Polysulphide Liquid Sulphur or Sulphuret of Potassium 1 ounce
Temperature: 180 degrees Fahrenheit.

After washing thoroughly in water then follow up by acid solution:

Water 10 gallons
Sulphuric Acid 3 ounces
Nitric Acid 1 ounce

After immersing the articles in the acid dip for a maximum of 3 to 5 minutes, then wash thoroughly in cold and boiling water and dry out. Finally scratch brush dry as previously outlined and then lacquer as usual.

The bronze base as per sample No. 10 is made of antimony, lead, and a 5 to 6 per cent of aluminum. We cut these down, brush with pumice, and water, and put into brass solution which is composed of copper cyanide, zinc cyanide, sodium cyanide, liquid ammonia, ammonium carbonate, maintained low in free cyanide and run for 1 1/2 to 2 hours. If we copper-plate these bases, we always get a nice lot of blistered work, so therefore we omit copper. The last finish is the gold or what we call O/G finish. This gold lacquer is something which I have prepared myself after trying to get a satisfactory lacquer elsewhere. It is prepared from Dragon’s Blood and gamboge, cut down with alcohol.

I trust you have not grown tired listening to my paper, but hope some one will benefit by it; then I will think my efforts have been amply repaid.

If anyone cares for additional information, I shall be glad to give them such information after the meeting is over.


NEW PAINT AND VARNISH REMOVER FROM FACTORY WASTE

An effective paint and varnish remover can now be made by a process discovered by Max Phillips and M. J. Goss, chemists of the Bureau of Chemistry, who have just completed an investigation on the utilization of para cymne, which comes from an oil obtained as a by-product in making paper pulp from wood.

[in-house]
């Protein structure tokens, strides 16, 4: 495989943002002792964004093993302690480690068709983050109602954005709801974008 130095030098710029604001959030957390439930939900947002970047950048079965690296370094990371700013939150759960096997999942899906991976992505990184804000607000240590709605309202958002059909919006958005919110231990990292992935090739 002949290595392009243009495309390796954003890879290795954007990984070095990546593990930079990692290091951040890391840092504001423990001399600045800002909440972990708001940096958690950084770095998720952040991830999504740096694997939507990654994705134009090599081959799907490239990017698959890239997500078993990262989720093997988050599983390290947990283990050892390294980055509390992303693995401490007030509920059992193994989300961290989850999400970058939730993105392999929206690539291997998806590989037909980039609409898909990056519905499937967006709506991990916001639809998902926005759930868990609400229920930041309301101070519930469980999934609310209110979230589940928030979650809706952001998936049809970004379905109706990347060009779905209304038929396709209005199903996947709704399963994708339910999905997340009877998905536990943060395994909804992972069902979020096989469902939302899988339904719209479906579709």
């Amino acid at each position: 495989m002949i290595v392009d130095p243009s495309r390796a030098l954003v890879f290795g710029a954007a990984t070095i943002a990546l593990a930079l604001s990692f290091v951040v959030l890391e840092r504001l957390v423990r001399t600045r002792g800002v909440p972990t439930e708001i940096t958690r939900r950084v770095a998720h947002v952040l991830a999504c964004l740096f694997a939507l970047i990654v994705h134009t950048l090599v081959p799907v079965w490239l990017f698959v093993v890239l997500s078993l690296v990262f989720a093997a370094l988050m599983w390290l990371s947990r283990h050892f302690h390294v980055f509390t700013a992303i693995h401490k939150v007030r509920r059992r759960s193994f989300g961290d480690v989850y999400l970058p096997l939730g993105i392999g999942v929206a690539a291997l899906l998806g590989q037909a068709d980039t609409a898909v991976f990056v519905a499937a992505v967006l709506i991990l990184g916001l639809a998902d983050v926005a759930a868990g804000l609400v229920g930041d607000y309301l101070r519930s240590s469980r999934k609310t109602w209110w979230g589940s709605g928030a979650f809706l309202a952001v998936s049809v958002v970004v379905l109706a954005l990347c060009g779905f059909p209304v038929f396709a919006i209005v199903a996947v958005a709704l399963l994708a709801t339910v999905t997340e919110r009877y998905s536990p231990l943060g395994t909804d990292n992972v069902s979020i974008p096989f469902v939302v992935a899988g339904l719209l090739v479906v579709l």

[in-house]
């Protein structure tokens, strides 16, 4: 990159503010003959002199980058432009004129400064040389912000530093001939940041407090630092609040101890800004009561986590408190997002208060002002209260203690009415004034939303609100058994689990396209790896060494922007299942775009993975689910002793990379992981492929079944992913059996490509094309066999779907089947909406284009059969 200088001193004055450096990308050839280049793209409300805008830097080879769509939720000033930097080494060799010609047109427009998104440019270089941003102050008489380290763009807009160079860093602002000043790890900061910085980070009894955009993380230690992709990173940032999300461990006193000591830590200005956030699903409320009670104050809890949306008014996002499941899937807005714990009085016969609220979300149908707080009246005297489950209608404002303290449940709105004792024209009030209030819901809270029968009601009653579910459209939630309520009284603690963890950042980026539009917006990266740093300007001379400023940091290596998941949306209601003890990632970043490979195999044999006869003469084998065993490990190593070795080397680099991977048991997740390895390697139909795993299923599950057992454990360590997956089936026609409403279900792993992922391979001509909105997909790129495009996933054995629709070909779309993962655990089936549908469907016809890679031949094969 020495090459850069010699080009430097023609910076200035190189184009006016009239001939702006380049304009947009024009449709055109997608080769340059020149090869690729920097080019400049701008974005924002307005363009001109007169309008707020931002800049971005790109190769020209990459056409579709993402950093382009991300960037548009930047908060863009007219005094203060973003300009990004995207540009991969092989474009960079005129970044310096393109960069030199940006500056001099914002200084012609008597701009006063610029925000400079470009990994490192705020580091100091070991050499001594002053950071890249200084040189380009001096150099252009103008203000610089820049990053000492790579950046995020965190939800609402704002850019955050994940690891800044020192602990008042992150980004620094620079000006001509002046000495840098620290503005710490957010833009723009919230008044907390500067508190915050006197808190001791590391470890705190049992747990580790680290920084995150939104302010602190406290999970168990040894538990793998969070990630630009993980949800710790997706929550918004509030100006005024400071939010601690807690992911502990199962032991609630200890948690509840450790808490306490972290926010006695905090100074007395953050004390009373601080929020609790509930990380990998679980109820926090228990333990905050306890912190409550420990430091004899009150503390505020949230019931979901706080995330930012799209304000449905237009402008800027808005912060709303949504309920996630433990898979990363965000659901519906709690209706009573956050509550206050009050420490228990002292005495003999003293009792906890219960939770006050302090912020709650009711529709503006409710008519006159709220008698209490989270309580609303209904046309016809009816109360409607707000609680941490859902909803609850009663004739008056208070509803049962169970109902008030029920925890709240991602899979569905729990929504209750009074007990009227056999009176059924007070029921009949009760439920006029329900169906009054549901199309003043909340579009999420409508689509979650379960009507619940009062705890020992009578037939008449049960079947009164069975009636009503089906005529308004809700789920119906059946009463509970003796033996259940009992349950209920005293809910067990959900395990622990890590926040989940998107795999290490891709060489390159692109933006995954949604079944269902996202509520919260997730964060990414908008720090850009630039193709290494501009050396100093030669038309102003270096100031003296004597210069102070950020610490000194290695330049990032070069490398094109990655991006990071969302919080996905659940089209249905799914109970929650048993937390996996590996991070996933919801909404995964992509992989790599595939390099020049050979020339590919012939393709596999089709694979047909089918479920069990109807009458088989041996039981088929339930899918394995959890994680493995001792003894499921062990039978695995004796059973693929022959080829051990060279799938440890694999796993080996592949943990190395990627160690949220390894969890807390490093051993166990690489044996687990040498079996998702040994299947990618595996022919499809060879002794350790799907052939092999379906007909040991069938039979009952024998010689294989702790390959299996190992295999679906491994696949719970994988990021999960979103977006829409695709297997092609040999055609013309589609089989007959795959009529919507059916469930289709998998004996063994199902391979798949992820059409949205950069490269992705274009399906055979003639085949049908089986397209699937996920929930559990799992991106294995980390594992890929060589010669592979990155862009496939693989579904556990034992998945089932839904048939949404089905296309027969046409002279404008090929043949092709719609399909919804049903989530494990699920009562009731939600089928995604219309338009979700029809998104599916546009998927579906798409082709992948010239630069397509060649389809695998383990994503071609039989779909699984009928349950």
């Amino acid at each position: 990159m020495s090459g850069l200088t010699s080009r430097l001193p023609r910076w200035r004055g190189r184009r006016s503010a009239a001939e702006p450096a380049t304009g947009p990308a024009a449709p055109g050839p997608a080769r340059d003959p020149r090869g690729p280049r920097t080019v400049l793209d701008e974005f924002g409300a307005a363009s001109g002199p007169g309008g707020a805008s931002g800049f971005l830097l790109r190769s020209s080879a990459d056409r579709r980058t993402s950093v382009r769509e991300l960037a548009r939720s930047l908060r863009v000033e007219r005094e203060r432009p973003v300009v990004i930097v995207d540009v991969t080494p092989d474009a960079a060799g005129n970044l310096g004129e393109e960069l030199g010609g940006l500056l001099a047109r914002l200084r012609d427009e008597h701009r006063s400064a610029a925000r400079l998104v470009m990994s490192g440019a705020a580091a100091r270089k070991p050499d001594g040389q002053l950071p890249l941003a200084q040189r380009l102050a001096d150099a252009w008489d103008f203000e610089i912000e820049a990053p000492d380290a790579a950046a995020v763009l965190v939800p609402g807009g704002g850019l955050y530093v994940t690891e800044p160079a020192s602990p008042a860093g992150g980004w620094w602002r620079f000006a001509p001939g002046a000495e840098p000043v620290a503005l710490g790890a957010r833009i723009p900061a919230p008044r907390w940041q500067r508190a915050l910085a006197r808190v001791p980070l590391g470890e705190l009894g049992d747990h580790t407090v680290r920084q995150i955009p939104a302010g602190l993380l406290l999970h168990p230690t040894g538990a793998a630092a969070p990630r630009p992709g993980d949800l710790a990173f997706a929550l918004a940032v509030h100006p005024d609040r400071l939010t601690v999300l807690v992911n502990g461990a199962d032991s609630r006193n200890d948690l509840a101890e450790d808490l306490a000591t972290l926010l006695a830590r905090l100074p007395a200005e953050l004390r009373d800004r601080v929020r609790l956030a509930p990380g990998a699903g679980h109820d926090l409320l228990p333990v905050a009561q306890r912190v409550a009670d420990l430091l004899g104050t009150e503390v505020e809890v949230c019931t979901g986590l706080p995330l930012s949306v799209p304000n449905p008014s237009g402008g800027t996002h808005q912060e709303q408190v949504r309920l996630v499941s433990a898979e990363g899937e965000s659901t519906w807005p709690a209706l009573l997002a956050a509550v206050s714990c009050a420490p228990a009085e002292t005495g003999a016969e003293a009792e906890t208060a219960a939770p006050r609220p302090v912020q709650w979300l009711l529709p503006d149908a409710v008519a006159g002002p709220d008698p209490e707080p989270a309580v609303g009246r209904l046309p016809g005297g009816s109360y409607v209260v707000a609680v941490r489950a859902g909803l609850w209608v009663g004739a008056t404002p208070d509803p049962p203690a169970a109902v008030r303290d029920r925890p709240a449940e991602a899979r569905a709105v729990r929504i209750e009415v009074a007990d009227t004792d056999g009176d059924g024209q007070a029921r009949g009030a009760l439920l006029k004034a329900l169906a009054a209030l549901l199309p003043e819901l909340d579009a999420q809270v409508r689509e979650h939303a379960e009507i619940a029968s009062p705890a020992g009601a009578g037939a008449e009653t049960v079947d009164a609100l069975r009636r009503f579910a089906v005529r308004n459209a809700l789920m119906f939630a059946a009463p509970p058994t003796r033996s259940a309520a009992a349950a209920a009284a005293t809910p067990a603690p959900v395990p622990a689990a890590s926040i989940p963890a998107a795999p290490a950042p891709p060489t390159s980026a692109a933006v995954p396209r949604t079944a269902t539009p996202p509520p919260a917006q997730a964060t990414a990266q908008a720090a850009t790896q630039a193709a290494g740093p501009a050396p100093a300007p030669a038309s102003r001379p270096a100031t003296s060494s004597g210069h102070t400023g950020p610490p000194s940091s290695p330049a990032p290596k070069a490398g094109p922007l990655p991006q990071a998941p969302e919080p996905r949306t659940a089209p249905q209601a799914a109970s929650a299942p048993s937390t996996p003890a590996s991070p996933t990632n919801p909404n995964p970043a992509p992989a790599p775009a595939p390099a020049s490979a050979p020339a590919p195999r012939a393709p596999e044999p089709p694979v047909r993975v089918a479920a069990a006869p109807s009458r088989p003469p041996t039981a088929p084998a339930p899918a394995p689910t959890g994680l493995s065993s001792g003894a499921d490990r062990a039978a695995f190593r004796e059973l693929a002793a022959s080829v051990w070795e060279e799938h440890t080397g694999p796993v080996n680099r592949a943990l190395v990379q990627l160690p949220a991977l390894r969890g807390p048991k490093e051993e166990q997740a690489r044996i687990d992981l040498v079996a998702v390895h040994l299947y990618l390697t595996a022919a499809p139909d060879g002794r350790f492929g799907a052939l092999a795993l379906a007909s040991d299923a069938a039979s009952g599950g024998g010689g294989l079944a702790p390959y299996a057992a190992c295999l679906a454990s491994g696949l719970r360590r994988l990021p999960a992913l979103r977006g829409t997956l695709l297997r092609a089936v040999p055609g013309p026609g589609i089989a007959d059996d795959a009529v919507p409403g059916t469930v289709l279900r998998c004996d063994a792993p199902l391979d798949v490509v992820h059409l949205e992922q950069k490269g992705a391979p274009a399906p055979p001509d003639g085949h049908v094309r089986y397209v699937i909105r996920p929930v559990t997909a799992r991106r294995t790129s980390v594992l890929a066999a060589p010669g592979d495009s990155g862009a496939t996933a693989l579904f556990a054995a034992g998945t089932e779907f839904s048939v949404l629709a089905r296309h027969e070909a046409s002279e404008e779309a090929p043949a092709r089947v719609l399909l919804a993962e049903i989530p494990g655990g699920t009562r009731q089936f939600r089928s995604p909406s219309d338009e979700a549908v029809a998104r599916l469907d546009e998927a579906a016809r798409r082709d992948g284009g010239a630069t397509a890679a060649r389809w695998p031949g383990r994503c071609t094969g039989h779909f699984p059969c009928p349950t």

The oil from which the new paint and varnish remover is made was until recently almost wholly an economic waste. It has been variously estimated that from 750,000 to 2,000,000 gallons of this material are annually produced in the sulphite pulp mills of the United States. The paint and varnish remover is prepared by mixing para cymne with grain alcohol, methanol, and acetone, in equal parts by volume.

The most effective method for removing paint and varnish is to apply the new remover to the surface to be treated, and after three to five minutes the softened paint or varnish may be very easily removed by means of a scraper. This remover has been patented by Phillips and Goss and dedicated to the people of the United States.—Ind. and Eng. Chem.

WHY ONE BOY LEFT THE FARM
“I left my dad, his farm, his plow,
Because my calf became his cow;
I left my dad—’twas wrong, of course
Because my colt became his horse.
I left my dad to sow and reap
Because my lamb became his sheep;
I dropped my hoe and stuck my fork,
Because my pig became his pork.
The garden truck I had to grow
Was his to sell and mine to hoe."